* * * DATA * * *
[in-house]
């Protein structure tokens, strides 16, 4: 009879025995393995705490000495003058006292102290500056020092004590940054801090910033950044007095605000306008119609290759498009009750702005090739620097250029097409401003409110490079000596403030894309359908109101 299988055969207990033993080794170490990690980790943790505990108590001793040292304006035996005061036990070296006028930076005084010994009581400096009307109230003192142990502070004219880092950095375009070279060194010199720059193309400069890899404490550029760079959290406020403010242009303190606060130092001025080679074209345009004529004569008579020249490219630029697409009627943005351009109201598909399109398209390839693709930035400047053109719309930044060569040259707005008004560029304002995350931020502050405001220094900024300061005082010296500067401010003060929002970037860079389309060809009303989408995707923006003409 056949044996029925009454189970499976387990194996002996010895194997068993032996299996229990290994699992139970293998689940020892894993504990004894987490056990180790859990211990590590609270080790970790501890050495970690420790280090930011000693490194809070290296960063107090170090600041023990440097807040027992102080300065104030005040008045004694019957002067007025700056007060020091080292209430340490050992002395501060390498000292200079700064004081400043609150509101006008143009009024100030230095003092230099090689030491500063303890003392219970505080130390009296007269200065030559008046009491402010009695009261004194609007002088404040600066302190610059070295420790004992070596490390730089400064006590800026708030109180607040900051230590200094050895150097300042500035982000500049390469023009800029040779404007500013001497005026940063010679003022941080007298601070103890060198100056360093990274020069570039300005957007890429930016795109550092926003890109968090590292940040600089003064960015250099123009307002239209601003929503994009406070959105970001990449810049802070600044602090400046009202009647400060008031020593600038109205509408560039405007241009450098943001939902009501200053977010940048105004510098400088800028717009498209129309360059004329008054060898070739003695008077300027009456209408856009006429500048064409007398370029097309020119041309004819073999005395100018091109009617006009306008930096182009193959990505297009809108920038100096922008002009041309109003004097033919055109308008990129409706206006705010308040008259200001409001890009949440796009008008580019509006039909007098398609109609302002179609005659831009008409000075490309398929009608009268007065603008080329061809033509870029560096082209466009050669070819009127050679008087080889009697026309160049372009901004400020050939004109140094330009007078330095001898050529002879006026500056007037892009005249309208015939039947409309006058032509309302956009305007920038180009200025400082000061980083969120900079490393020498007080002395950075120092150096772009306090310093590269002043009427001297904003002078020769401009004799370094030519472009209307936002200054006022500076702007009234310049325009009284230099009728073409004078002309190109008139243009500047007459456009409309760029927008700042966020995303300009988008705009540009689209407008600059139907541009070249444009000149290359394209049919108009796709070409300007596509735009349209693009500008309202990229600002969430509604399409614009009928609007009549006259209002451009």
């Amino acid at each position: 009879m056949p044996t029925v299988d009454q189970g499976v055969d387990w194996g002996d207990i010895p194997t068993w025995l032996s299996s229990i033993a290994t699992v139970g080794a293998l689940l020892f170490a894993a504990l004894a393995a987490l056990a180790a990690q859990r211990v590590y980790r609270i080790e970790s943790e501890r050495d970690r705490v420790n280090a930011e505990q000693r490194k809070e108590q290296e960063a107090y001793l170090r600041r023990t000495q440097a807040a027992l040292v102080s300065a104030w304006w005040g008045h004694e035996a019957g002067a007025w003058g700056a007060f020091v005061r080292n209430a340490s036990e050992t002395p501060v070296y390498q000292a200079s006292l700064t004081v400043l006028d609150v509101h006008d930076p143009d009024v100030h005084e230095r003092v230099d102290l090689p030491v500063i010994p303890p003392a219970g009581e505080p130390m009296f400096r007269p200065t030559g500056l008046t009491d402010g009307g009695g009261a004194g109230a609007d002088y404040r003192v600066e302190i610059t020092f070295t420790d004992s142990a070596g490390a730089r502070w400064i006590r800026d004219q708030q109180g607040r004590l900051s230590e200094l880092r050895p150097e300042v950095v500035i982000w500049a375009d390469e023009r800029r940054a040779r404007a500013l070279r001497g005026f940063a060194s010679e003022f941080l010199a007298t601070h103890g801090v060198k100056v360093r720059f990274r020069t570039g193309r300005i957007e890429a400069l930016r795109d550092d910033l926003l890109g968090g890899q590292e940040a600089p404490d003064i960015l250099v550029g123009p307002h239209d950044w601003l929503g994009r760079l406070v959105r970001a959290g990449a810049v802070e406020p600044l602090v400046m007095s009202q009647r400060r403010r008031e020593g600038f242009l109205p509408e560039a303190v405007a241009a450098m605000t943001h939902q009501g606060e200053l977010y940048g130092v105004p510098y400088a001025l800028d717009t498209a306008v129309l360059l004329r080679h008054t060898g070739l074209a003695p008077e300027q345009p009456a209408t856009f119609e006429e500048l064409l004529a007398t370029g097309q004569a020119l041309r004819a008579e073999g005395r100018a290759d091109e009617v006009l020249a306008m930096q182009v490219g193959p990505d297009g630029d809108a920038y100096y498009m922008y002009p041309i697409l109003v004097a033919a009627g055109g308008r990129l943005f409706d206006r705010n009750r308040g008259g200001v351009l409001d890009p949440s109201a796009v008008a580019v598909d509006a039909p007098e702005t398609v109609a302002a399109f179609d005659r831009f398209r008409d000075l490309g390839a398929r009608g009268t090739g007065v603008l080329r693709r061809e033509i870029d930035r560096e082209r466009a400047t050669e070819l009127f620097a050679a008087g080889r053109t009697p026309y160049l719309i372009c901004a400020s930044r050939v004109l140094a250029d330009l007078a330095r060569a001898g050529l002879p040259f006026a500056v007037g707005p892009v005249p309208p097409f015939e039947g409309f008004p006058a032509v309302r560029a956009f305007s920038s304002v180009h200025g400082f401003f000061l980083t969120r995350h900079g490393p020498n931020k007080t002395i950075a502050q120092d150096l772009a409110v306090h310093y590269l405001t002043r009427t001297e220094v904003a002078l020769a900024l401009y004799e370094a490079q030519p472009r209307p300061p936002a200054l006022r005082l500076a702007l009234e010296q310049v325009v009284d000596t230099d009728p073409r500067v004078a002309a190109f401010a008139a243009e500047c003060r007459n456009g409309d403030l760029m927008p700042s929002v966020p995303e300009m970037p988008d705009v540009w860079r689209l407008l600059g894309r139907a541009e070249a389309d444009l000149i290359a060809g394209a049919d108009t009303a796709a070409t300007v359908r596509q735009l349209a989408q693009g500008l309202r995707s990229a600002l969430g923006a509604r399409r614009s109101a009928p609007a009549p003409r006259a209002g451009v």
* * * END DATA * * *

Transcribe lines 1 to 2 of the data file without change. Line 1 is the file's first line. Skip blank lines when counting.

[in-house]
């Protein structure tokens, strides 16, 4: 009879025995393995705490000495003058006292102290500056020092004590940054801090910033950044007095605000306008119609290759498009009750702005090739620097250029097409401003409110490079000596403030894309359908109101 299988055969207990033993080794170490990690980790943790505990108590001793040292304006035996005061036990070296006028930076005084010994009581400096009307109230003192142990502070004219880092950095375009070279060194010199720059193309400069890899404490550029760079959290406020403010242009303190606060130092001025080679074209345009004529004569008579020249490219630029697409009627943005351009109201598909399109398209390839693709930035400047053109719309930044060569040259707005008004560029304002995350931020502050405001220094900024300061005082010296500067401010003060929002970037860079389309060809009303989408995707923006003409 056949044996029925009454189970499976387990194996002996010895194997068993032996299996229990290994699992139970293998689940020892894993504990004894987490056990180790859990211990590590609270080790970790501890050495970690420790280090930011000693490194809070290296960063107090170090600041023990440097807040027992102080300065104030005040008045004694019957002067007025700056007060020091080292209430340490050992002395501060390498000292200079700064004081400043609150509101006008143009009024100030230095003092230099090689030491500063303890003392219970505080130390009296007269200065030559008046009491402010009695009261004194609007002088404040600066302190610059070295420790004992070596490390730089400064006590800026708030109180607040900051230590200094050895150097300042500035982000500049390469023009800029040779404007500013001497005026940063010679003022941080007298601070103890060198100056360093990274020069570039300005957007890429930016795109550092926003890109968090590292940040600089003064960015250099123009307002239209601003929503994009406070959105970001990449810049802070600044602090400046009202009647400060008031020593600038109205509408560039405007241009450098943001939902009501200053977010940048105004510098400088800028717009498209129309360059004329008054060898070739003695008077300027009456209408856009006429500048064409007398370029097309020119041309004819073999005395100018091109009617006009306008930096182009193959990505297009809108920038100096922008002009041309109003004097033919055109308008990129409706206006705010308040008259200001409001890009949440796009008008580019509006039909007098398609109609302002179609005659831009008409000075490309398929009608009268007065603008080329061809033509870029560096082209466009050669070819009127050679008087080889009697026309160049372009901004400020050939004109140094330009007078330095001898050529002879006026500056007037892009005249309208015939039947409309006058032509309302956009305007920038180009200025400082000061980083969120900079490393020498007080002395950075120092150096772009306090310093590269002043009427001297904003002078020769401009004799370094030519472009209307936002200054006022500076702007009234310049325009009284230099009728073409004078002309190109008139243009500047007459456009409309760029927008700042966020995303300009988008705009540009689209407008600059139907541009070249444009000149290359394209049919108009796709070409300007596509735009349209693009500008309202990229600002969430509604399409614009009928609007009549006259209002451009």